Cooke, Thomas Simpson (1782–1848), musician and composer, was the son of Bartlett Cooke, a noted oboist. Trained in music by his father from an early age, he was later a pupil of the prominent Italian musician Tommaso Giordani. In 1791, at the age of 9, Cooke joined Weichsell Billington's augmented band and, despite his relative youth, became an early and active member of the Irish Musical Fund, established in 1787 to support professors of music who had fallen on hard times. By Christmas 1797 Cooke was leader of the orchestra at Crow St., in which capacity he served until 1812. During this time he composed a number of popular music pieces, including ‘Lord Hardwick's [sic] march’ (1804) and an Irish capriccio (1810); a number of his compositions were published at his warehouse at 45 Dame St. between 1810 and 1812. He collaborated with Sydney Owenson (Lady Morgan (qv)) in the music for ‘The whim of the moment’, an operetta produced 5 March 1807 at the Theatre Royal, Dublin. At one of his benefit nights he attempted a virtuoso performance on eight different instruments. However, in the pamphlet Familiar epistles to Frederick J__s, Esq., on the present state of the Irish stage an anonymous invective was directed at him, accusing the ‘modest and diffident Mr T. C__ke’ of playing ‘for his own benefit; I am not sure it was either benefit or pleasure to anyone else’. Nevertheless there was little doubt about the scale of Cooke's talents. An excellent violinist, and skilled in at least eight other instruments, as well as possessing a well trained voice, he once amazed Michael Kelly, the conductor of the Rotunda orchestra that was led by Cooke, by accompanying a difficult aria unsighted on his violin, while simultaneously singing it, without any error. He was also much valued in company for his good humour and wit.
At another of his benefits, on 18 June 1811, he was a resounding success as a tenor vocalist in the part of the Seraskier in Storace's opera ‘The siege of Belgrade’. This triumph brought him to London, where he sang the same part at the English Opera House (Lyceum) from 13 July 1813. Two years later on 14 September 1815 he appeared as Don Carlos in R. B. Sheridan (qv) and Thomas Linley's ‘The duenna’ at Drury Lane Theatre and continued as a tenor at Drury Lane for almost twenty years. Unfazed by any criticisms of his earlier performance, at a benefit in 1820 he delivered another virtuoso performance, this time on nine separate instruments in succession. By 1821 he was titled ‘director of the music at Drury Lane Theatre’ and two years later added the role of leader of the band to his other duties. Between 1828 and 1830 he served as a musical manager at Vauxhall Gardens. Later, he was engaged at Drury Lane and Covent Garden as a director of music and conductor, and acted as principal tenor vocalist at the chapel of the Bavarian embassy for several years until resigning in 1838. His final appointment was as leader of the Concert of Antient Music, succeeding John Loder, in 1846. He also taught singing and had many pupils.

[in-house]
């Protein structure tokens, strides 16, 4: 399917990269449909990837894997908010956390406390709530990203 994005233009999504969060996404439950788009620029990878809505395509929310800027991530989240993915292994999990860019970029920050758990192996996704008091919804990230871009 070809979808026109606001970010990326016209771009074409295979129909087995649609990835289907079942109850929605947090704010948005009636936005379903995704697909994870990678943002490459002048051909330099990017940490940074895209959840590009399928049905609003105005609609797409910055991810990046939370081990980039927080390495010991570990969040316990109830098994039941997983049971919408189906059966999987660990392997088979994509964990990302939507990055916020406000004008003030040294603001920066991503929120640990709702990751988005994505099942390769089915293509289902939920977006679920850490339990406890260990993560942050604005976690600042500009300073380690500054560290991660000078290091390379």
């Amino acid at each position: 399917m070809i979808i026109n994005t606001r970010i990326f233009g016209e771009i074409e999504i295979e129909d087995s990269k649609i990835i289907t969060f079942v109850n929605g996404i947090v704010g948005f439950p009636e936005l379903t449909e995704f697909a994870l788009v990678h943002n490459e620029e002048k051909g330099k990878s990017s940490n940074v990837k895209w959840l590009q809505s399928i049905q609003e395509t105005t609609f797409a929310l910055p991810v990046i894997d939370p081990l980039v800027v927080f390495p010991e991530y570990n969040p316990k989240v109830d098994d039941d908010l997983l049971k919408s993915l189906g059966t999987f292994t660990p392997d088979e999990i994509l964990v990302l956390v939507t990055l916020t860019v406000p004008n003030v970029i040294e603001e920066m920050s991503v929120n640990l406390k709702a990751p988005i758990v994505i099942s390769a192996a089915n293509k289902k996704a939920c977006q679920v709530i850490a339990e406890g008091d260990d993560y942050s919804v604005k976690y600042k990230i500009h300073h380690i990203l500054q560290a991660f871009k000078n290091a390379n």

Equally versatile as a composer, he wrote operas, masses, glees, catches, songs, vocal duets, and even treatises on singing. His oeuvre includes ‘Frederick the Great’ (1814), ‘Oberon’ (1826), ‘Peter the Great’ (1829), ‘St Patrick's eve’ (1832), and ‘King Arthur and the knights of the Round Table’ (1834). In 1826 a duet, ‘The sisters’, won praise, and the following year two of his songs were reviewed as having a deep feeling for the poetry. One accepted criticism of his works was that passion overrode melody, for example in his song ‘Gentle Zitella, or Love's Ritornella’ from ‘The brigand’ (1829).
He married a Miss Howell and it appears that the union produced at least one child. There are only details for the eldest son, Henry Angelo Michael (known as Grattan) Cooke, who was born in Dublin in 1809 and served as principal oboist in many orchestras before becoming bandmaster of the 2nd Life Guards (1849–56).
Cooke lived in Great Portland St., London. He died there 26 February 1848 and was buried at Kensal Green cemetery.